LEWISTON — Electricity customers suddenly have a lot of options.
A year and a half after Auburn-based Electricity Maine became the first successful company to supply electricity to residential and small-business customers in Maine, other competitive energy providers have jumped into the market, giving consumers their first real choice when it comes to power.
"I confess, it took a little longer than I thought for competition to come into the industry," said Tom Welch, chairman of the Maine Public Utilities Commission.
Mainers have had the right to choose their power suppliers since 2000, when state law restructured the electric utility industry and prohibited major utilities such as Central Maine Power and Bangor Hydro from both supplying and delivering electricity. Those utilities could deliver power, but competitive energy providers, known as CEPs, would supply it.
But while they had the power to choose their suppliers, few small consumers did. Nearly all went with the "standard offer," a rate bid by suppliers, accepted by the Maine PUC on Mainers' behalf and requiring no action by consumers.
For years, CEPs didn't try to attract those small consumers. Most CEPs in Maine served only large accounts. They could make more money with one or two large businesses than with hundreds of small consumers, so few wanted to spend the time or money it would take to educate people and win customers.
In spring 2011, 11 years after the electric industry was restructured, only 0.5 percent of CMP's residential customers got their electricity from CEPs.
Then, about a year and a half ago, Electricity Maine opened for business. Its founders believed they had a way around the challenge and cost of marketing to hundreds of thousands of residential customers: social media.
They were right, partially. Electricity Maine's first customers heard about it through Facebook, friends of friends, workplace discussions and fliers. But soon after, Electricity Maine started to advertise. It now regularly runs ads.
It also now has nearly 200,000 customers across the state.
"We're still signing up hundreds every day," said co-owner Kevin Dean.
Although Electricity Maine wasn't the first CEP in Maine to serve residential and small business customers, it was the first to be successful. And since that success, others have entered the market.
"I don't mean this in an insulting manner, but there's always a herd instinct to marketing," Welch said. "And Electricity Maine came up with a plan that was quite effective, and they got a lot of customers."
Since fall, at least three new CEPs have begun signing up customers: Gulf Oil, a Framingham, Mass.-based fuel supplier and operator of the Cumberland Farms chain of convenience stores; Dead River, a South Portland-based company whose focus has been oil and propane delivery; and C.N. Brown, a South Paris-based company that owns all Big Apple stores and Red Shield Heating oil locations.
Also, Heutz Oil in Lewiston has partnered with Gulf Oil to create Heutz Electricity, a go-between for customers who would like Gulf-supplied electricity.
"We're not your father's oil company," said Tim Heutz, vice president of Heutz Oil and president of Heutz Electricity.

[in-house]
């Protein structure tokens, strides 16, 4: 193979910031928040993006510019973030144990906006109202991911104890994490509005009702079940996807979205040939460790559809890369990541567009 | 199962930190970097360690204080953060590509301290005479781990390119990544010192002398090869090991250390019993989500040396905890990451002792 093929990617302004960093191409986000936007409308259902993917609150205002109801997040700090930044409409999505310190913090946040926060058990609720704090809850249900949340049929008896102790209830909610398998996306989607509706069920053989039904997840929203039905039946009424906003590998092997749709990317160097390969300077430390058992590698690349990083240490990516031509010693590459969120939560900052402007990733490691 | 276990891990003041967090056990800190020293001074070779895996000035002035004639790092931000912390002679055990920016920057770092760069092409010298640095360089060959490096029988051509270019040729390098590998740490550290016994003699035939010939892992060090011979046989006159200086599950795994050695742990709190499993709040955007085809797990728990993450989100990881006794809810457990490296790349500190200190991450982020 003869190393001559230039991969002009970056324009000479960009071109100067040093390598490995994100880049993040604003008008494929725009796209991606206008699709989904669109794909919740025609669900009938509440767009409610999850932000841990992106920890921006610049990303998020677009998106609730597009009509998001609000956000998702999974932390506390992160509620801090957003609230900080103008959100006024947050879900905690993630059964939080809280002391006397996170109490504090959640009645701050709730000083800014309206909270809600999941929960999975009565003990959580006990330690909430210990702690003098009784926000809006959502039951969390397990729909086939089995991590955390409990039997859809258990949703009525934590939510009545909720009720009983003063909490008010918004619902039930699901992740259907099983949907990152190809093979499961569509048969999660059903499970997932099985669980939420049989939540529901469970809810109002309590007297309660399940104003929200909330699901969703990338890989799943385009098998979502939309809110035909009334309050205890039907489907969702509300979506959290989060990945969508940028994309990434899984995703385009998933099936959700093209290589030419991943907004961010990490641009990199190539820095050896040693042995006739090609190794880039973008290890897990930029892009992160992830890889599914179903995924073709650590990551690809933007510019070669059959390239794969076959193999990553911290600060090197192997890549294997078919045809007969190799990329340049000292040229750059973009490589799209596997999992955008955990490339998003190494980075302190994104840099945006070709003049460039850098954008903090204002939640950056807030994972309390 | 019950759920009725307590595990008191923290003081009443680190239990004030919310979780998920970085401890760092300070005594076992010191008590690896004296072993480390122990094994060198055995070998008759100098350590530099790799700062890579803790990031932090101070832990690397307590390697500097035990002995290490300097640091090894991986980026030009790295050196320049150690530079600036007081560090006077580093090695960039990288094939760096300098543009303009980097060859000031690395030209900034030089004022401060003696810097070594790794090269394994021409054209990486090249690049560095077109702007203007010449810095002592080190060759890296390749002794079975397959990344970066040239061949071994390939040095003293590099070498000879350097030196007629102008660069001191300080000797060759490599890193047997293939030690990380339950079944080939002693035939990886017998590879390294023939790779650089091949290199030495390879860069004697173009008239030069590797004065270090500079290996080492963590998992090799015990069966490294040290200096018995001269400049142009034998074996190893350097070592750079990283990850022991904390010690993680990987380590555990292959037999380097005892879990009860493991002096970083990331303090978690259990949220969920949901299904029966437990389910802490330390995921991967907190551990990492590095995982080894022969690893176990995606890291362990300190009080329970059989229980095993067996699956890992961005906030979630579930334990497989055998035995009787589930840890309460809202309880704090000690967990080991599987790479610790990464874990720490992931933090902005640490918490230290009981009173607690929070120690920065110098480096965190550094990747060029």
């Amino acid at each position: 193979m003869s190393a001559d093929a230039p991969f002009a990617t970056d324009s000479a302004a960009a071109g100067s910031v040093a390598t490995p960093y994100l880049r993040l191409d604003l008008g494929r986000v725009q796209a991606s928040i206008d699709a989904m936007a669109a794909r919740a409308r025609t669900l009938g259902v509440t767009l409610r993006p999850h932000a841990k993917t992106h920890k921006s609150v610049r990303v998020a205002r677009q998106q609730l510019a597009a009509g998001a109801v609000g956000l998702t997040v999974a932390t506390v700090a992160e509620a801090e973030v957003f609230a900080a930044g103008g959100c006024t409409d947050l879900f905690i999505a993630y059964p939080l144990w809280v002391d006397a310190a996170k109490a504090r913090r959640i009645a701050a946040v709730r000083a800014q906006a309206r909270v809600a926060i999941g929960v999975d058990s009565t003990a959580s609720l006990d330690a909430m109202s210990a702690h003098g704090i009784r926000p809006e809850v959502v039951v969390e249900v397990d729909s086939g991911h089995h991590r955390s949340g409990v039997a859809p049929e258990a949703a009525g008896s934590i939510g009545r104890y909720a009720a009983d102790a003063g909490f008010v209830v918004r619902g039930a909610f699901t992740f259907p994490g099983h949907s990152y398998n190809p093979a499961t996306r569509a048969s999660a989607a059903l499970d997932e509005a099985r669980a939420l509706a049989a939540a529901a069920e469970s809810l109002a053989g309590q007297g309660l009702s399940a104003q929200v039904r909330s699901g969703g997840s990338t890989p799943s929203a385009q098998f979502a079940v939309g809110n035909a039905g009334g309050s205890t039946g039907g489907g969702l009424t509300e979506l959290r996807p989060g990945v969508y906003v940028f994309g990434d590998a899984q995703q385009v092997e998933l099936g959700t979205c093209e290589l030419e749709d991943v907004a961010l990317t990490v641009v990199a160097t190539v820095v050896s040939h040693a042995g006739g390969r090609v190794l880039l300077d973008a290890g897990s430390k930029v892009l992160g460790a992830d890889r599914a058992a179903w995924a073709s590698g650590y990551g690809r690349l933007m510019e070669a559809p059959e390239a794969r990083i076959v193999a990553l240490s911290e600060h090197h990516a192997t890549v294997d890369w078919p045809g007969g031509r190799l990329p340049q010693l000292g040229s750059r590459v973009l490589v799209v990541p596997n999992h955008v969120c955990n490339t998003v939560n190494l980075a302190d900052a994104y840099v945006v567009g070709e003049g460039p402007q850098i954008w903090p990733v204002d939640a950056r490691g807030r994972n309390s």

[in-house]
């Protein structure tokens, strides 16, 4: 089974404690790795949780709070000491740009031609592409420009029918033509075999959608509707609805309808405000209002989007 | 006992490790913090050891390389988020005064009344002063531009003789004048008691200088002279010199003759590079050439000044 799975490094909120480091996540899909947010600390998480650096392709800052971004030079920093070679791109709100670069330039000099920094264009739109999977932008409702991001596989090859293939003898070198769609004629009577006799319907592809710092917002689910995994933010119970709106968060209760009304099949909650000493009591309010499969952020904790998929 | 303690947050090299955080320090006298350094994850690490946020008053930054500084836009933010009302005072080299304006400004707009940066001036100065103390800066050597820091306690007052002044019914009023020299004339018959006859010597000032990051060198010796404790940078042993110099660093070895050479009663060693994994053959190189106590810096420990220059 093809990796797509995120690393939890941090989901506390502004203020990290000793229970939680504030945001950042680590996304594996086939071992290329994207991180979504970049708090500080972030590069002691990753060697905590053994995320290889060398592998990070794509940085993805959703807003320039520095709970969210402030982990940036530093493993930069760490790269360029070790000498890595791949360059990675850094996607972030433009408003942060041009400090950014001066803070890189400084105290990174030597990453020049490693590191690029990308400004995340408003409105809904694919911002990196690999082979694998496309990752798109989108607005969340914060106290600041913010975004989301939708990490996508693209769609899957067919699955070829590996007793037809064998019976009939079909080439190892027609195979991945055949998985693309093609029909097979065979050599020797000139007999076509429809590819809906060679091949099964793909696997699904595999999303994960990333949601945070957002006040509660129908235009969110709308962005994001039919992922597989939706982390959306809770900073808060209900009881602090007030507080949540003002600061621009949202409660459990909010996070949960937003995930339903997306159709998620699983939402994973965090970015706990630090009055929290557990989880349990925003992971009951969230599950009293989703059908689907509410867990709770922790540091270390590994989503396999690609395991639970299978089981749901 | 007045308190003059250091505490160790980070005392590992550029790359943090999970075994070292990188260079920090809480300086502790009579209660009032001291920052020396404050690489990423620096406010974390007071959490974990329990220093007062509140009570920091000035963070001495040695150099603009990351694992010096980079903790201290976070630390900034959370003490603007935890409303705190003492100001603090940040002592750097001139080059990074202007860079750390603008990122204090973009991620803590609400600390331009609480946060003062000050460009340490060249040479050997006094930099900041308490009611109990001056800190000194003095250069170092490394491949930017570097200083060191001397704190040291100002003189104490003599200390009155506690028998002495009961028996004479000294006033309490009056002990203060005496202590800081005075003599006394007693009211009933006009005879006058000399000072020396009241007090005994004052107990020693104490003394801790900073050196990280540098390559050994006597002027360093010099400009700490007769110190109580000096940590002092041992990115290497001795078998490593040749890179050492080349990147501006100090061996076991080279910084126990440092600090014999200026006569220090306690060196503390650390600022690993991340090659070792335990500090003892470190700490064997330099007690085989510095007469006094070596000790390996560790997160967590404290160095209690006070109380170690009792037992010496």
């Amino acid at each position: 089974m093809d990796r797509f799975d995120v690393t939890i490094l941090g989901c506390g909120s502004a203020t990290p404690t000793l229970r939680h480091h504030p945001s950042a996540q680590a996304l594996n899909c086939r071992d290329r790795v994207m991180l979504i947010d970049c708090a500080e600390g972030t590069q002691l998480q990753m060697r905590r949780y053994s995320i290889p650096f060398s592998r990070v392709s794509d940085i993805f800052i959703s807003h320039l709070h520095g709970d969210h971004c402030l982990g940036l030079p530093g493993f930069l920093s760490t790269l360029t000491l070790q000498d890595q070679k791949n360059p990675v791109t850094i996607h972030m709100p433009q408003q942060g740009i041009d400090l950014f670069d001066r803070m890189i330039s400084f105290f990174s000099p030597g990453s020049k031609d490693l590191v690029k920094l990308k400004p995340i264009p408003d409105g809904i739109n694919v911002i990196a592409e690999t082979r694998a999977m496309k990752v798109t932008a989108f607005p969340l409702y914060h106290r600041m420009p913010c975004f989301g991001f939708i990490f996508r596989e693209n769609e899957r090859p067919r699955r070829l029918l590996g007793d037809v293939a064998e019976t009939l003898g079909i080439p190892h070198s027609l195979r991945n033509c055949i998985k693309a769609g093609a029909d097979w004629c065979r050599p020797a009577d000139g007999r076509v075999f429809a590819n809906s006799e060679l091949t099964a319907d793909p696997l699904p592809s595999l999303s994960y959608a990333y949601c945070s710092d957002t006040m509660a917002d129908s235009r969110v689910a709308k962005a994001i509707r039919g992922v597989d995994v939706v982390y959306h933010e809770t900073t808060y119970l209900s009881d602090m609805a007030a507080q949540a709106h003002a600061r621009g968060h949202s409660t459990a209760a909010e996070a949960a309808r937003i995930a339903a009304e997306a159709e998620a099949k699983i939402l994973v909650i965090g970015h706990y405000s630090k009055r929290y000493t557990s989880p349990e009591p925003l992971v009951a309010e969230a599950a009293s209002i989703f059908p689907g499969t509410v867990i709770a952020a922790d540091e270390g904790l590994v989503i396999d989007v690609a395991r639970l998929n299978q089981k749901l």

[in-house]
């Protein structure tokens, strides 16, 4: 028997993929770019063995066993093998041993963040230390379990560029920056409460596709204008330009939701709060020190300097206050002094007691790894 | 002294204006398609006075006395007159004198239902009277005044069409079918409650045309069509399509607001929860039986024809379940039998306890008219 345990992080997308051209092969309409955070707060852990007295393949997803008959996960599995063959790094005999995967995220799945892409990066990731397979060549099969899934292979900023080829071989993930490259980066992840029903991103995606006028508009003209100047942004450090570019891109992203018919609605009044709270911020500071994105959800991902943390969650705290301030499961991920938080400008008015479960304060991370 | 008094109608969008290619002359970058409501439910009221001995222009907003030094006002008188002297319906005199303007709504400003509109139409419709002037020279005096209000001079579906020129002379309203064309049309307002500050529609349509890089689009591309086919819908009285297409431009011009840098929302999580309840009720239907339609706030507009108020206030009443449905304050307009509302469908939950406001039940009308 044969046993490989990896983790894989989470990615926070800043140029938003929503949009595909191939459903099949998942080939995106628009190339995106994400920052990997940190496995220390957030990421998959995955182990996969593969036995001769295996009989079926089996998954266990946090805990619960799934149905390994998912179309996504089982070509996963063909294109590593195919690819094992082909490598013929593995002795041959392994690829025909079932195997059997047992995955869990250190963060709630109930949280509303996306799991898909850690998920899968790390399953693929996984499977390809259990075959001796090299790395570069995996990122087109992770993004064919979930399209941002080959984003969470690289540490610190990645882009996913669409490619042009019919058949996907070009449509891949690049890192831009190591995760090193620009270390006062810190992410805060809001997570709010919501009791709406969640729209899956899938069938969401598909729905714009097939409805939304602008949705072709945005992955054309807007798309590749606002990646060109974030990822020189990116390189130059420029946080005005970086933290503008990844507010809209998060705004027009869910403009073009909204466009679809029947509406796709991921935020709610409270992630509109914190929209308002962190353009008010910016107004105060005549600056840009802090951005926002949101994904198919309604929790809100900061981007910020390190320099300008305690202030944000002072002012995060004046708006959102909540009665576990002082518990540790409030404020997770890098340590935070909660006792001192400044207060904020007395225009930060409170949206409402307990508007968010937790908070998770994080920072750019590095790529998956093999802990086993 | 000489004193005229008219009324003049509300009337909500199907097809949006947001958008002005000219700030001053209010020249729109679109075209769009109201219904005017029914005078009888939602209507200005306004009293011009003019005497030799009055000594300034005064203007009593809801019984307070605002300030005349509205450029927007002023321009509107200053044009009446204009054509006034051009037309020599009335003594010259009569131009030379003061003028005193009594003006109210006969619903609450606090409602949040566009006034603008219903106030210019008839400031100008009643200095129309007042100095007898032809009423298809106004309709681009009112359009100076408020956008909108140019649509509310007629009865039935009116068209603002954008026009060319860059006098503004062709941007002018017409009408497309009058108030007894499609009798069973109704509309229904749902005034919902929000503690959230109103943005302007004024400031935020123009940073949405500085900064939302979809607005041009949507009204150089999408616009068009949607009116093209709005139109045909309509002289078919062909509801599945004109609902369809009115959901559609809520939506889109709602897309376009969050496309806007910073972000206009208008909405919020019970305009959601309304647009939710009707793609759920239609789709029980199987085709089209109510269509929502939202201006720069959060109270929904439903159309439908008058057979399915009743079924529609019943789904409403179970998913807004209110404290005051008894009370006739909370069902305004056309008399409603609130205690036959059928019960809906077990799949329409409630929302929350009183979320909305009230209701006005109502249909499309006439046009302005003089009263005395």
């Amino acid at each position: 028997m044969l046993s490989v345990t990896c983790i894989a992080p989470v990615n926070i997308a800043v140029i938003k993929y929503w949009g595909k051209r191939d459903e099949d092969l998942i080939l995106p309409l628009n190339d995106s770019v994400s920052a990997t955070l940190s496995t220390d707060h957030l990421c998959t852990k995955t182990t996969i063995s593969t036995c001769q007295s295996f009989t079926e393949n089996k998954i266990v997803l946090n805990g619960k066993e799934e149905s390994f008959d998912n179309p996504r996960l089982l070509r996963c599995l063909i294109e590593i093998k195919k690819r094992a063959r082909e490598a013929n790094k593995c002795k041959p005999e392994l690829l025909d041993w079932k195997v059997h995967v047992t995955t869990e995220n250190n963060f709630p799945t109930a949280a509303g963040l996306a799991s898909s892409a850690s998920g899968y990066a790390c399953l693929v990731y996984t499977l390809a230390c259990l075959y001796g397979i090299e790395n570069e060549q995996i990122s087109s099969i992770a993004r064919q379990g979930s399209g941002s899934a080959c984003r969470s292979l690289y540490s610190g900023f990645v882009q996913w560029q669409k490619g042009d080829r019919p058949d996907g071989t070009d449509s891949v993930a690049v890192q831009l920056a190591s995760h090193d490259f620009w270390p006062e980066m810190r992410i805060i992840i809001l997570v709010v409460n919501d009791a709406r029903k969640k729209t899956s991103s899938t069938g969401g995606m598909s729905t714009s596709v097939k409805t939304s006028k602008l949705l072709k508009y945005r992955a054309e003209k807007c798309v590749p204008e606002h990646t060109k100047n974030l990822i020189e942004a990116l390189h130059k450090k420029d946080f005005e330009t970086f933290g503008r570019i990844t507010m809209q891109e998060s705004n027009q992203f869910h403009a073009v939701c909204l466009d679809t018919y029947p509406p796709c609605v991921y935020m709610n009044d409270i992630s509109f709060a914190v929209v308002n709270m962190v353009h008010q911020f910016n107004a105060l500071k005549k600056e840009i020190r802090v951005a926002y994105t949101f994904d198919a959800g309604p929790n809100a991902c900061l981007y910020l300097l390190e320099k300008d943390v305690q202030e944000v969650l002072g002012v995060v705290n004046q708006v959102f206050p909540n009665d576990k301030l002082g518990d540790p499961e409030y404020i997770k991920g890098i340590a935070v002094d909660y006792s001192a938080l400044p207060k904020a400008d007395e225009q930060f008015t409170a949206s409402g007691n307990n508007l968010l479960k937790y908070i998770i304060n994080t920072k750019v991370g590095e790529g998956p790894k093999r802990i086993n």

Each company is hoping to draw in customers with low prices. For small CMP customers, the standard offer supply price is currently 7.43 cents per kilowatt-hour. CEP prices range from 6.81 cents per kilowatt-hour from C.N. Brown to 6.99 cents per kilowatt-hour for Gulf. On Jan 2., Dead River plans to become the price front-runner by lowering its standard rate to 6.76 cents per kilowatt-hour.
But with fractions of a cent separating low from high, the CEPs also hope to win over customers with good service, charitable initiatives, bundled services and a "buy local" campaign.
"We really want to go after our own home-heating oil customers," said Jeff Jones, president of C.N. Brown Electricity and vice president of C.N. Brown, which is offering heating oil discounts for customers who sign up for electricity.
"Become an electricity customer and save money on the products you're already getting," Jones said. "And then also tell everybody else and then if they become a C.N. Brown Electricity customer, we'll give them a very competitive rate and let them save money on their heating-oil purchases, as well."
C.N. Brown has signed up about 500 people in the past month. It would ultimately like to see 10,000 to 20,000 of its 30,000 heating-oil customers become electricity customers.
Both Dead River and Heutz declined to say how many electricity customers they had signed up. But with nearly 200,000 customers, Electricity Maine is still clearly ahead of the pack. It recently expanded into New Hampshire, where it serves more than 32,000 customers, and is looking to expand into nine other states.
"We believe that this company, based here in Maine, can be a billion-dollar company in less than five years," Dean said.
Although Electricity Maine was the first successful residential CEP in Maine, Dean said he's happy others are coming.
"We're kind of single-minded in our focus and I think that will prove beneficial to our customers," he said. "But any time a customer has choices, that's awesome."
About 29 percent of CMP's residential customers now use CEPs, up from the 0.5 percent in spring 2011.
The PUC, which certifies CEPs, advises consumers to consider all rules, fees and fine print before signing up with a CEP. The company may have per-kilowatt rates that fluctuate, require a contract or charge an early termination fee if the customer wants to leave before the contract ends — all things that can cause a nasty surprise if customers aren't aware of them. The PUC also advises consumers to compare companies and to calculate what they could save over the standard offer.
Consumers likely will have more CEPs to compare soon. Welch, at the PUC, said a "small handful" more are looking to get certified.